A No. 1 tool for early cancer detection

If Yinfa Ma’s res­earch holds up, pregnant women and those on probation won’t be the only ones asked to pee in a cup. Ma, Curators’ Teaching Professor of chemistry, has developed a non-invasive instrument for pre-cancer screening that uses urine samples to detect cancer in the body and predict the cancer’s type and severity using a group of biomarkers.


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Yinfa Ma with a protoype of a non-invasive cancer screening tool

Cancer is the second-highest cause of death among all diseases,” Ma says. “Early diagnosis of cancer is crucial, but not many people want to go to the hospital to undergo costly, invasive cancer screening.”
Ma’s research builds on existing knowledge of pteridines, compounds found within the body that serve as important cofactors to regulate the metabolism of cells. Ma found that six pteridine derivatives can be detected in urine samples, and that levels of some pteridines increase significantly if there is a tumor inside the body. Most importantly, Ma discovered that one molecule, called oncopterin, exists in the urine of cancer patients but not in healthy human subjects. Further testing for oncopterin, using different techniques, still is required.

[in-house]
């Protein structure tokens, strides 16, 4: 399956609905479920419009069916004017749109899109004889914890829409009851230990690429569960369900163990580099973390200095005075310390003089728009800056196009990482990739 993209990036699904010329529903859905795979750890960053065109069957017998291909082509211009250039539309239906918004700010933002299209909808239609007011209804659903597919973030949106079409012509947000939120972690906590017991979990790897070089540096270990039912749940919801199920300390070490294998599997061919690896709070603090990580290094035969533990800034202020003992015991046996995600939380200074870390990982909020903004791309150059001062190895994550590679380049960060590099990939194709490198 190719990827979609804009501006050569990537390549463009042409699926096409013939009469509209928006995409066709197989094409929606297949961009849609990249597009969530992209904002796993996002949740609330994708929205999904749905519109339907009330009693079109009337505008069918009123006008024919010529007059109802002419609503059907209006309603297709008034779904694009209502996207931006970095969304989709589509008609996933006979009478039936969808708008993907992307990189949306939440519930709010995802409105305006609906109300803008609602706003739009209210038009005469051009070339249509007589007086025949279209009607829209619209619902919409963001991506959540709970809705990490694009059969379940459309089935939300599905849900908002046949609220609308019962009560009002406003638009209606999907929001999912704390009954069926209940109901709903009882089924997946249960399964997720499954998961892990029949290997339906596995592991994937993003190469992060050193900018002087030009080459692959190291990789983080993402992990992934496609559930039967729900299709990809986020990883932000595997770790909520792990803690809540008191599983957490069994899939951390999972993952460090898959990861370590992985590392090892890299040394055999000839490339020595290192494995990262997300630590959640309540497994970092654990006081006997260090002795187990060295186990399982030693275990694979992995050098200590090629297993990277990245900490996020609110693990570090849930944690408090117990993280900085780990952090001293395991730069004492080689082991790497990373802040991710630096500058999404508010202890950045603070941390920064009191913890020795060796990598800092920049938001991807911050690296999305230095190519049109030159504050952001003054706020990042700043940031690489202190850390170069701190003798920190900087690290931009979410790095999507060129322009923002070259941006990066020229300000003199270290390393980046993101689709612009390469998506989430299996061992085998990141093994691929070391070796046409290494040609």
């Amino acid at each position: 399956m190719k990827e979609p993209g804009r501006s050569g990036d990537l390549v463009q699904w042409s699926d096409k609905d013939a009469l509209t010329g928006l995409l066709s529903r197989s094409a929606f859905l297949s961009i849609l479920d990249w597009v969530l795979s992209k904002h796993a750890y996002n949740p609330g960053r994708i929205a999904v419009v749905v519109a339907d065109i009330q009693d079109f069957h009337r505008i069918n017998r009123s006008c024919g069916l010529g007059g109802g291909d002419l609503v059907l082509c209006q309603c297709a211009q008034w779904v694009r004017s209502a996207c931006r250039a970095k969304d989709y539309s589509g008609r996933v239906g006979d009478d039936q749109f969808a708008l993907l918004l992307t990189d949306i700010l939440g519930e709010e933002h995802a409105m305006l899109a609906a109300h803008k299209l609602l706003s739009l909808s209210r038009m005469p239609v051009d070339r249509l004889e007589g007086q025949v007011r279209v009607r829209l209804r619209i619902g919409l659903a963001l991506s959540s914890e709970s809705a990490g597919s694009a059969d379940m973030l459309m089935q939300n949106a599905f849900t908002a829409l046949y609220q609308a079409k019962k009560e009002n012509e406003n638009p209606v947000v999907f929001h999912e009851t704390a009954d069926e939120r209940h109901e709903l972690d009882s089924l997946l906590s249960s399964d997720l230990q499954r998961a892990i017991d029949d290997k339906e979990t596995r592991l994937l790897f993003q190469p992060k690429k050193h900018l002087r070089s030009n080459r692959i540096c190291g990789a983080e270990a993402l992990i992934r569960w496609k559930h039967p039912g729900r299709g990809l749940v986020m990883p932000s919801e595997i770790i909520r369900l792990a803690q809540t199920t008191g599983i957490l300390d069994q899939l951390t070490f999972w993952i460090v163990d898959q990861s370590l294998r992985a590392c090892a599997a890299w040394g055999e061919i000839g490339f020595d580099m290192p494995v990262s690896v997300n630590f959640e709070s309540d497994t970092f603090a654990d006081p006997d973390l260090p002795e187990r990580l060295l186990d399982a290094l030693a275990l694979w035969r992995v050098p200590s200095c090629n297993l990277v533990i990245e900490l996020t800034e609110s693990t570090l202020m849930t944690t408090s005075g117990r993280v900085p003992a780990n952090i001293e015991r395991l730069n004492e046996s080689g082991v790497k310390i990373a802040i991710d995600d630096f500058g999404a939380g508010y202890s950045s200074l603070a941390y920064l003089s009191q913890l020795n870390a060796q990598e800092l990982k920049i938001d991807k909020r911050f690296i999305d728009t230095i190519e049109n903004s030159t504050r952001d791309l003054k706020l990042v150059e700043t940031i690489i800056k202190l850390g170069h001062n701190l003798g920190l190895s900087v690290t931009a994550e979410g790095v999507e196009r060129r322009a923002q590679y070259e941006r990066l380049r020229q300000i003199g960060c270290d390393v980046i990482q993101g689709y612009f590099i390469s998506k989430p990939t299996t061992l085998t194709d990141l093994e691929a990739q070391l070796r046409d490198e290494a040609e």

Ma’s prototype instrument, appropriately called a P-scan, can be used to screen urine for oncopterine and the six other pteridine bio markers. The oncopterin level in urine can be used to determine whether cancer is going to develop, and varying levels of the six pteridines can actually provide a “fingerprint” of the type of cancer.
“I won’t give up,” Ma says. “I will continue to work on this project until we have succeeded and can market the instrument to save people’s lives.”

Around the Puck

Q&A: Miners got game

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Honoring new academy members

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Boosting cyber-physical security

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MXene discovery could improve energy storage

In spite of their diminutive size, 2-D titanium carbide materials known as MXenes are “quite reactive” to water, a discovery S&T researchers say could have implications for energy storage and harvesting applications such as batteries, supercapacitors and beyond. Their findings were published in 2018 in the American Chemical Society journal Inorganic Chemistry.

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A faster charge for electric vehicles

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